Esp8266 – the IOT prototyping Graal

1. A Esp-01 (the most basic of all the Esp8266)

I’ve been working for some time now with IOT and I’ve worked extensively with the Esp8266 chip just because I’m testing a lot of stuff and don’t want to spend a lot of money in it.

You can get these small WiFi chips at very reasonable prices like these on Aliexpress for example. The main reason beside their price about why Esp8266 are so interesting is because along with their WiFi capabilities, they are fully programmable like arduinos and there are countless of libraries available for them, not the least the set of libraries allowing you to connect to Azure IOT Hub. That’s what we are going to do in this post.

Pre-requisite : To make this work you need to have an Azure IOT hub ready. If you don’t have one already, you can check this Microsoft Docs to create one :

Remarks : In this tutorial I will be using Visual Studio Code but you can use Arduino IDE directly if you want. The main reason I’m using Visual Studio Code is because of the dark theme (I just love it).

2. See what I mean?

Starting blocks

If you’re not already familiar with working with arduinos, you need to know that a typical Arduino program contains two main methods : setup() and loop().

The setup() method is executed once when the device starts up. The loop() method is executed continuously in an infinite loop until the device stops (by turning it off yourself or a power failure, etc…)

void setup() { } void loop() { }

The Esp8266 can be programmed as any Arduino and to do so, you need first the Arduino IDE that you can download here :

You can find here everything you need to configure the Arduino IDE to program the Esp8266 :

Once this is done, you can, if you want to use the same environment as I do in this post, download Visual Studio Code here :

You can then download the Arduino extension in the Visual Studio Code and configuring accordingly (going into settings to specify the path to the Arduino IDE) to make this work.


In this tutorial, we’re not going to use any sensor, we’re just going to send dummy data as the aim here is to help you connect the Esp8266 to Azure IOT Hub so whether or not we have a sensor is irrelevant.


The first thing we need are the libraries. Without them, you can either code everything by yourself and reinvent the wheel (which can be very fulfilling I can imagine), or you can just prepare yourself to give up. Whatever you decide, just use the libraries.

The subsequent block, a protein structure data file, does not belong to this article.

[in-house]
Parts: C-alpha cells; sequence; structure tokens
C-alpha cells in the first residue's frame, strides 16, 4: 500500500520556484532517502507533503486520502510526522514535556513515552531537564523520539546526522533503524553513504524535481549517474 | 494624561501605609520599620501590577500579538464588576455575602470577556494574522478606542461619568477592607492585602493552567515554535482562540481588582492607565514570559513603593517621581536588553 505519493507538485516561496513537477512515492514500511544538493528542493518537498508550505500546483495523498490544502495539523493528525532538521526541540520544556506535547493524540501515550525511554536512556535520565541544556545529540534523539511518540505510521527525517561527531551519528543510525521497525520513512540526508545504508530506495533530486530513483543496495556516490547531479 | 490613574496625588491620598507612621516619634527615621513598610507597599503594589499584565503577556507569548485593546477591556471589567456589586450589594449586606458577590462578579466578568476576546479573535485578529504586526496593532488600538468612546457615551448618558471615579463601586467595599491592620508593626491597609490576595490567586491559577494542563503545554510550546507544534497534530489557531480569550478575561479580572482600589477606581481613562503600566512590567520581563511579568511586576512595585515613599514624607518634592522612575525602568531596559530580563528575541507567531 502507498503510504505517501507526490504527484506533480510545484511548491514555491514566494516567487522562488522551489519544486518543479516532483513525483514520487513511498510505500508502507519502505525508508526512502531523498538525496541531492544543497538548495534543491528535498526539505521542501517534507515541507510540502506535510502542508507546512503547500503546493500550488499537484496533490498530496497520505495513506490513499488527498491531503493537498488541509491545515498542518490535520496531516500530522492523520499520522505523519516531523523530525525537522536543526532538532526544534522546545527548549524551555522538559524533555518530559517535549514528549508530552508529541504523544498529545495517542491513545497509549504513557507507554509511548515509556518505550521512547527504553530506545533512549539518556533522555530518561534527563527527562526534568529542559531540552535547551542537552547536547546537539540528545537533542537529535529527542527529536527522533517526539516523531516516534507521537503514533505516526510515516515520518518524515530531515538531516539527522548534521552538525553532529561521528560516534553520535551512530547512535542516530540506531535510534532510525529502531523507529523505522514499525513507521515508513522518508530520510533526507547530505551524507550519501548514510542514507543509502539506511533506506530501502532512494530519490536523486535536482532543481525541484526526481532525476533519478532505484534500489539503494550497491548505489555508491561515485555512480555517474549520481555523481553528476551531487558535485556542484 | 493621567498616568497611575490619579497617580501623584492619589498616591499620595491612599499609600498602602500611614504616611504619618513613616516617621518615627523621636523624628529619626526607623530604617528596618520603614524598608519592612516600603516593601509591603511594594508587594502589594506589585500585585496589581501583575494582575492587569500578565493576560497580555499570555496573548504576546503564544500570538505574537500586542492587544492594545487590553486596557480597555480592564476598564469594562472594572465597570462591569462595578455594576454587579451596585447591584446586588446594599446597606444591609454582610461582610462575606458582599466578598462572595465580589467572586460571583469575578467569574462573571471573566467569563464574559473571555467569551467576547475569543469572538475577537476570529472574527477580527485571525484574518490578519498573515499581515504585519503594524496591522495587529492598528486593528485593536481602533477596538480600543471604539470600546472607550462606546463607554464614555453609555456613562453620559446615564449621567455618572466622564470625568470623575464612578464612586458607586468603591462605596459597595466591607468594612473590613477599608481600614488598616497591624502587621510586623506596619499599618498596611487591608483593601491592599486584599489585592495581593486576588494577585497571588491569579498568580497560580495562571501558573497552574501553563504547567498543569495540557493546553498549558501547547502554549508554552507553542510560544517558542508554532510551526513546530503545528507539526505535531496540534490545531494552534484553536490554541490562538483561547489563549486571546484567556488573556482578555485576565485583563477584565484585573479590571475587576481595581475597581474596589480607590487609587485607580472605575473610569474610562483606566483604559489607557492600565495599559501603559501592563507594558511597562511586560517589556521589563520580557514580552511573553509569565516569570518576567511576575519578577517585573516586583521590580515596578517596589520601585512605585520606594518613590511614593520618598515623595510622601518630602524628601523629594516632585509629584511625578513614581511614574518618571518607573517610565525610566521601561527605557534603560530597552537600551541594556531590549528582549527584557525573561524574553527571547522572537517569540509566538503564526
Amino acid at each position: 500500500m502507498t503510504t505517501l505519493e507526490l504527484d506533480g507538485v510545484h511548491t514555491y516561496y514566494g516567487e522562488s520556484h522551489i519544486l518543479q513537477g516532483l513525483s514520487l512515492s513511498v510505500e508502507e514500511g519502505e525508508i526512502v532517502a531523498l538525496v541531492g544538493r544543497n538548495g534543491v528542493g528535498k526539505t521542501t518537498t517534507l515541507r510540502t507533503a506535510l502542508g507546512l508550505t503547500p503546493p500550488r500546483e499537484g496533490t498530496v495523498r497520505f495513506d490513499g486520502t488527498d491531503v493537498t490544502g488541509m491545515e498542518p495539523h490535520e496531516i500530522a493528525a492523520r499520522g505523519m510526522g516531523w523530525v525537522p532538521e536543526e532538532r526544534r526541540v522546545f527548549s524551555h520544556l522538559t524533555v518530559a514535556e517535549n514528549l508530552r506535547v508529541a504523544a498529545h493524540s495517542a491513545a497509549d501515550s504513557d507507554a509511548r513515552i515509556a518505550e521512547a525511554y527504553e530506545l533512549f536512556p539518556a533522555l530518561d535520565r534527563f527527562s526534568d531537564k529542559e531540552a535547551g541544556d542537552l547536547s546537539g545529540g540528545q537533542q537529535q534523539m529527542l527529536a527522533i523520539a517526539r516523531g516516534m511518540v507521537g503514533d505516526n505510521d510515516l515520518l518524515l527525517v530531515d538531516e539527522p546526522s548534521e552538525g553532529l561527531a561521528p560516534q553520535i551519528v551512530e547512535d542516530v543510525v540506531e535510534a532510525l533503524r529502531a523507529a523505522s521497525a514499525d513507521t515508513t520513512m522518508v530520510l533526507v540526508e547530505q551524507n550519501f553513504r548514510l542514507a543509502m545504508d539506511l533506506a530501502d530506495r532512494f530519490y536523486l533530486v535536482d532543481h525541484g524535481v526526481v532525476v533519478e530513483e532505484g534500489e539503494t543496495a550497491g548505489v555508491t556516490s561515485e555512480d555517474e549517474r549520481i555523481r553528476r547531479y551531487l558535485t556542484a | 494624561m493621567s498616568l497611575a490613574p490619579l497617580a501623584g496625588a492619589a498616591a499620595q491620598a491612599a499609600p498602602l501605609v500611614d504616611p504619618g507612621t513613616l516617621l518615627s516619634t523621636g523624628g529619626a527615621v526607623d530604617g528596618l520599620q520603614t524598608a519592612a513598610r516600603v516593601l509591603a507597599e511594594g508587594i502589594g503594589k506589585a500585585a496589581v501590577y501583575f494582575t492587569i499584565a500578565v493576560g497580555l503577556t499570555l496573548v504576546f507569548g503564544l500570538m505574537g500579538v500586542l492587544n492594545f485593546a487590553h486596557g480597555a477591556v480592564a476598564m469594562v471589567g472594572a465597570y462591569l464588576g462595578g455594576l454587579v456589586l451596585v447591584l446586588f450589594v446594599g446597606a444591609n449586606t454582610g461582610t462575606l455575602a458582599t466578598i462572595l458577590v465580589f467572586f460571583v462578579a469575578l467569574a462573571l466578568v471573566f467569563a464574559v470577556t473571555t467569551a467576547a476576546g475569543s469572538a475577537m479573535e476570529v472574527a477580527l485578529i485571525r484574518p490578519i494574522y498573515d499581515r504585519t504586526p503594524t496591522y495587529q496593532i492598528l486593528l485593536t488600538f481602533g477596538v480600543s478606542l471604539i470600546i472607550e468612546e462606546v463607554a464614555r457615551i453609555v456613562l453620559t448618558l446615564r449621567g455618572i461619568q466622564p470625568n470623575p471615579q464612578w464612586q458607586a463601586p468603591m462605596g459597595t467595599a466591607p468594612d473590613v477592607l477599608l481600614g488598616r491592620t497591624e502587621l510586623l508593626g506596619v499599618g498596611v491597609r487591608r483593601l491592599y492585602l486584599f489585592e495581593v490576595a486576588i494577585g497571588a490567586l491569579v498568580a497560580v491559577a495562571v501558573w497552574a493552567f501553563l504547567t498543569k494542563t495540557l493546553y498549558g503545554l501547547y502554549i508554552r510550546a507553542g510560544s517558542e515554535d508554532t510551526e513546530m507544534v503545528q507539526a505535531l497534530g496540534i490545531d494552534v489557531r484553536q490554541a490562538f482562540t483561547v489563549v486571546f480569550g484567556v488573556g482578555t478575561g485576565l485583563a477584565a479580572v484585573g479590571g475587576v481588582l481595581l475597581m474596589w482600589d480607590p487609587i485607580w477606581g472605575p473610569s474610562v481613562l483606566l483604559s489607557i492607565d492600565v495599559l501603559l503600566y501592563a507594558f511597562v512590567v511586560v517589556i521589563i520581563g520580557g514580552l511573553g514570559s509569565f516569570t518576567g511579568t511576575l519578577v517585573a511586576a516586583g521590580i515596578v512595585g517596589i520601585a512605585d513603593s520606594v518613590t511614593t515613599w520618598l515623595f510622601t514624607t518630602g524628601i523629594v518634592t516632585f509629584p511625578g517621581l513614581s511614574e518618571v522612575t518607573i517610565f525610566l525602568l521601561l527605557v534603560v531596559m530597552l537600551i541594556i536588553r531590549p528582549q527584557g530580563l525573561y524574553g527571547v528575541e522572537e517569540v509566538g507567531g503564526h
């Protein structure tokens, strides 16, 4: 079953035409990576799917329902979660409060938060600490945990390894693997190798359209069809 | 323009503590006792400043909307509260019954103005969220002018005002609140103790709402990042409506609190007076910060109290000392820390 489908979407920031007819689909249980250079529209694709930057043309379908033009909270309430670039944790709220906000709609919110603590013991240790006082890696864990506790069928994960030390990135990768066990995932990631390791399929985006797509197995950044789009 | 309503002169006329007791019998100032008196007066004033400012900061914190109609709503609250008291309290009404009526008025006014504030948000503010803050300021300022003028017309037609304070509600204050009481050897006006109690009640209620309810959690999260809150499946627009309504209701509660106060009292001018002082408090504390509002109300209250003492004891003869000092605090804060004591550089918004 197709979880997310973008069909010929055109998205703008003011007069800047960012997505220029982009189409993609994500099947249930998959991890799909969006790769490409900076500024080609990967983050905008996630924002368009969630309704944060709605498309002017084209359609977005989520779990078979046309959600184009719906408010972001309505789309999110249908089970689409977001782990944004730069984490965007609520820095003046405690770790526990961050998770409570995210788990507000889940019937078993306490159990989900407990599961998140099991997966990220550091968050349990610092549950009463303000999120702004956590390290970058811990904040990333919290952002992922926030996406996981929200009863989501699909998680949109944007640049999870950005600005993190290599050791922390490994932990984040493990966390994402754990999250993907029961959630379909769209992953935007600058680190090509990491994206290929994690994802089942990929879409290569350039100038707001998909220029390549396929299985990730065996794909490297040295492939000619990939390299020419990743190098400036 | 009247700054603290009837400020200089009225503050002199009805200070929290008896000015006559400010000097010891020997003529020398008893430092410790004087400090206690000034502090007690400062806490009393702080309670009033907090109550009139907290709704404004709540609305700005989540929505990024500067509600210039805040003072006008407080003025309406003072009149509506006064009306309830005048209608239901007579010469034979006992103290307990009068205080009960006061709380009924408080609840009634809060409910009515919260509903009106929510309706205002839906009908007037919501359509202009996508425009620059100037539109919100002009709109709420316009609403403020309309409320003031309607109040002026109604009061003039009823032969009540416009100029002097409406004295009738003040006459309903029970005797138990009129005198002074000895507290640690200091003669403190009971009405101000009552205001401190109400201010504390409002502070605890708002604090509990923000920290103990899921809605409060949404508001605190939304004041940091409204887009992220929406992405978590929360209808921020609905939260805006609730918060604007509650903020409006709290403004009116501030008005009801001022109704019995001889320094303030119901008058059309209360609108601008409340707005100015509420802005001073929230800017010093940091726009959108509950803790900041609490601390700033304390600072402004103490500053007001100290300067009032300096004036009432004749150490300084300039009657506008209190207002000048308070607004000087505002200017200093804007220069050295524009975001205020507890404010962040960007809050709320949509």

3. The Arduino Library Manager as seen in Visual Studio Code

You need to go to the library manager and download the following :

  • AzureIotHub
  • AzureIotUtility
  • AzureIotProtocol_MQTT
  • ESP8266WiFi

Now it is important to note that you need to include them in your app file in the following order

#include <AzureIoTHub.h> #include <AzureIoTUtility.h> #include <AzureIoTProtocol_MQTT.h> #include "ESP8266WiFi.h"

or you will have some weird error like this one :

AzureIoTProtocol_MQTT\src/AzureIoTProtocol_MQTT.h:7:39: fatal error: azure_umqtt_c/mqtt_client.h: No such file or directory  #include "azure_umqtt_c/mqtt_client.h"  ^ compilation terminated. exit status 1 [Error] Exit with code=1

And by doing so, you will be saving a few hours of mad, non-sense debugging. Trust me, I’ve been there.

Init WiFi

Now is the time to really start to code. The following code snipper initializes the WiFi connection.

void initWifi() {     Serial.println("Initialising wifi connection");     Serial.print("Connecting to WiFi network ");     WiFi.mode(WIFI_STA);     WiFi.begin("yourNetworkSsid", "yourNetworkPassword");     while (WiFi.status() != WL_CONNECTED)     {         delay(500);         Serial.print('.');     }     Serial.println("");     Serial.println("WIFI connection");     Serial.print("IP Address : ");     Serial.print(WiFi.localIP()); } 

This piece of code uses the ESP8266WIFI library.

  • WiFi.mode(WIFI_STA) : sets the WiFi mode to client. The other possible modes are WIFI_AP, WIFI_STA, WIFI_AP_STA or WIFI_OFF (see
  • WiFi.begin(“yourNetworkSsid”, “yourNetworkPassword”) : Tells the Esp8266 to try connecting to the network specified in parameter 1 with the password specified in parameter 2.
  • while (WiFi.status() != WL_CONNECTED) : This starts a loop that will exist when the Esp8266 is connected to the specified network or until a timeout occurs. Note that there’s a delay in the loop. In my opinion it’s good practice to add a delay of a few milliseconds in loops that include connecting to something as it gives the time for the process to complete or gracefully exit before starting the process again.